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Name: Bonnie
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Age: 50s
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Question:
How do I explain no oxygen or hydrogen in the Earth's atmosphere 3.6 billion years ago? Water did not evaporate? Original life forms did not need oxygen to survive and yet first life forms lived in the ocean where there was oxygen? Kids and I don't get it.



Replies:
When water evaporates it doesn't turn into hydrogen and oxygen! This is an example of a physical change, not a chemical one. In a physical change, matter only changes state or size, etc., ie. new molecules are not formed. So, yes, the theory states that the earth was very hot and it follows that water evaporated. But the oxygen and hydrogen in the water was not free. And, not all organisms require oxygen for life.

There are many bacteria (probably the first life forms) that cannot tolerate molecular oxygen and are killed by it. As far as geological evidence goes, rock that dates back to that time by radiometric dating does not contain oxides, ie. elements combined with oxygen. Oxides do date to the time that single celled autotrophs (photosynthesizers) and algae first show up in the fossil record. As they gave off oxygen as a waste product, it began to fill the air. So, there was no oxygen in the atmosphere before plant like organisms evolved and plants came after bacteria.

Vanhoeck


Urey/Miller used methane (CH4), ammonia (NH3), hydrogen (H2), and water (H2O) as a model primitive atmosphere and direct current sparks (lightning) and heat as energy sources. The absence of free O2 was based upon the premise that the abundance of hydrogen would react with any free oxygen in such a model atmosphere, in much the same way that we do not find very much free hydrogen in our contemporary atmosphere due to the abundance of oxygen. It is very likely that free O2 could be formed transiently by the electrical sparks decomposing water.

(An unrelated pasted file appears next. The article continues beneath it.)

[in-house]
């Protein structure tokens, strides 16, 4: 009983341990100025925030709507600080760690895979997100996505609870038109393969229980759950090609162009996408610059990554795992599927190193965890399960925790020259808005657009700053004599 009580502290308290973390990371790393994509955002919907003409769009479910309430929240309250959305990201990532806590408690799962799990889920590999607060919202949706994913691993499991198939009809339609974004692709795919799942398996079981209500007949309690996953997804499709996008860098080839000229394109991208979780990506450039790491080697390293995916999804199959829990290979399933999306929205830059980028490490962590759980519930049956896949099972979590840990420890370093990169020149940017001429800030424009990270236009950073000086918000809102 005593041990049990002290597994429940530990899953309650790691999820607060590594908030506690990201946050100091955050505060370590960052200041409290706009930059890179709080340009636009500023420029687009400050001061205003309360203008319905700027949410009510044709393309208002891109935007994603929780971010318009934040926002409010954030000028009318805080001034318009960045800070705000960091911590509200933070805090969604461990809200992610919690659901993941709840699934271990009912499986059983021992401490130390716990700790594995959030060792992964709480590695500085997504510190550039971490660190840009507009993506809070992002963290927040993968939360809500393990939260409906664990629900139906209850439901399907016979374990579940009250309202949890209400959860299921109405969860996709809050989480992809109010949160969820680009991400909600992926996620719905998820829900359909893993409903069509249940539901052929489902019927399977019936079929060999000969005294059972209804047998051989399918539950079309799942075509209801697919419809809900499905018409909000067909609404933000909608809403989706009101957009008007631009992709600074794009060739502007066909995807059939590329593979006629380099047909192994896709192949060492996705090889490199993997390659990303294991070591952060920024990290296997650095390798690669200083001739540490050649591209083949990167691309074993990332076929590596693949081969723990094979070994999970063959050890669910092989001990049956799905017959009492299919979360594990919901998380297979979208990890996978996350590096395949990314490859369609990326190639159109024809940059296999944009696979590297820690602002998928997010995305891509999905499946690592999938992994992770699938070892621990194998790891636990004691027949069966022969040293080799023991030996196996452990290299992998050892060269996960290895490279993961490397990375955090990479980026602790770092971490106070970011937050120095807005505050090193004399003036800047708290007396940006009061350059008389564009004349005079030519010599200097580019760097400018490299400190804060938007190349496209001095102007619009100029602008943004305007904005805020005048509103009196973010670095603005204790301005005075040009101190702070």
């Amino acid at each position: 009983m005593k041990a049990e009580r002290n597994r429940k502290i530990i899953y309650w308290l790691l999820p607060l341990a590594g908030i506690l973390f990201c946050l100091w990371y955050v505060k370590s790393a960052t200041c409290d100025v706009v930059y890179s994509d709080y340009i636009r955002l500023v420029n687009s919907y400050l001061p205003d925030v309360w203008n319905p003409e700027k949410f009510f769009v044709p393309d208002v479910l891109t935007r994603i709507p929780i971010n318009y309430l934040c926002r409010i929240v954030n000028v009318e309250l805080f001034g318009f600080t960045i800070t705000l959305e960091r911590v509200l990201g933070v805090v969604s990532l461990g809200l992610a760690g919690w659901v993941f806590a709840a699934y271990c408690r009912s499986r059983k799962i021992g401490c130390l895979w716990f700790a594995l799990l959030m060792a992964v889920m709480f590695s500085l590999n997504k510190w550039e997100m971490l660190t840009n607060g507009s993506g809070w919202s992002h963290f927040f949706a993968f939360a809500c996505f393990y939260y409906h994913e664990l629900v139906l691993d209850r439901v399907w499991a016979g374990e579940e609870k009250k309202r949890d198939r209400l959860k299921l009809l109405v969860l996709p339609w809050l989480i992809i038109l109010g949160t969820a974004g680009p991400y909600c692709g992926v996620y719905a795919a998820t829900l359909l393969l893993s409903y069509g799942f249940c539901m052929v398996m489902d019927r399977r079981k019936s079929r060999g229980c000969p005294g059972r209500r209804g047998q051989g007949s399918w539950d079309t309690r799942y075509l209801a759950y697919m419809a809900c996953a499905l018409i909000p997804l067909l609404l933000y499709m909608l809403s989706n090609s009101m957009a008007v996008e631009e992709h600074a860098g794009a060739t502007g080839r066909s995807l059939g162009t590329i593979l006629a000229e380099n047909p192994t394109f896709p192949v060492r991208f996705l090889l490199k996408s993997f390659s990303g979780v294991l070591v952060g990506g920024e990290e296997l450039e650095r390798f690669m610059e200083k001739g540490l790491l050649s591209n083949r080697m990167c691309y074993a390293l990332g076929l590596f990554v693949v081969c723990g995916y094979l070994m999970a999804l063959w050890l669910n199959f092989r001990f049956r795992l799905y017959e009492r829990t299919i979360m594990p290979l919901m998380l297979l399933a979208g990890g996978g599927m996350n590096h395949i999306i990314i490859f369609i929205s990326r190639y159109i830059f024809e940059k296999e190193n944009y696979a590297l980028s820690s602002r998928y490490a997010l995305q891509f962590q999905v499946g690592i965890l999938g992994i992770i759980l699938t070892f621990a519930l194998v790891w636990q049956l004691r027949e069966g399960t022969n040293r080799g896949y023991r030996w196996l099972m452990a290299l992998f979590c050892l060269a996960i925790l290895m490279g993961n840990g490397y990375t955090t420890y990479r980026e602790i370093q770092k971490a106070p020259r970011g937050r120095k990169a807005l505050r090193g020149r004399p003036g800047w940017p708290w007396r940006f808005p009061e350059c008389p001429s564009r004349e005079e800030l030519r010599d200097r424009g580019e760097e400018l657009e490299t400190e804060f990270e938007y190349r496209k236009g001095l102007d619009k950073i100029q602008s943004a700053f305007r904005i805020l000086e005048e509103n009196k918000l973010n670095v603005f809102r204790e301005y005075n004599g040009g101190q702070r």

I don't think their intent was to show that IT HAPPENED exactly like their model, but that it did not defy the laws of chemistry and physics that IT COULD HAPPEN in such an environment. They did not use the Sun as a direct source of photochemical energy, although it certainly was out there, because the best guesses were/are that not much light actually made it to the surface of the earth. Besides if you allow sunlight into the model, the photochemical formation of complex organic compounds would not be a surprise at all.

Actual life forms came much later in geological history, and I don't think anyone has a very firm conviction what their biochemistry was.

Vince Calder


When we say that there was no oxygen in the early atmosphere, we are referring to elemental oxygen, O2. Yes, water (H2O) was present, but that's chemically quite different from oxygen. All the elemental oxygen now in the earth's atmosphere was put there by photosynthetic plants and bacteria. It was generated from water using the energy from sunlight. In the early earth, before life was present, this process had not yet taken place.

If this doesn't answer your question, please clarify and ask again.

Richard E. Barrans Jr., Ph.D.
Assistant Director
PG Research Foundation, Darien, Illinois



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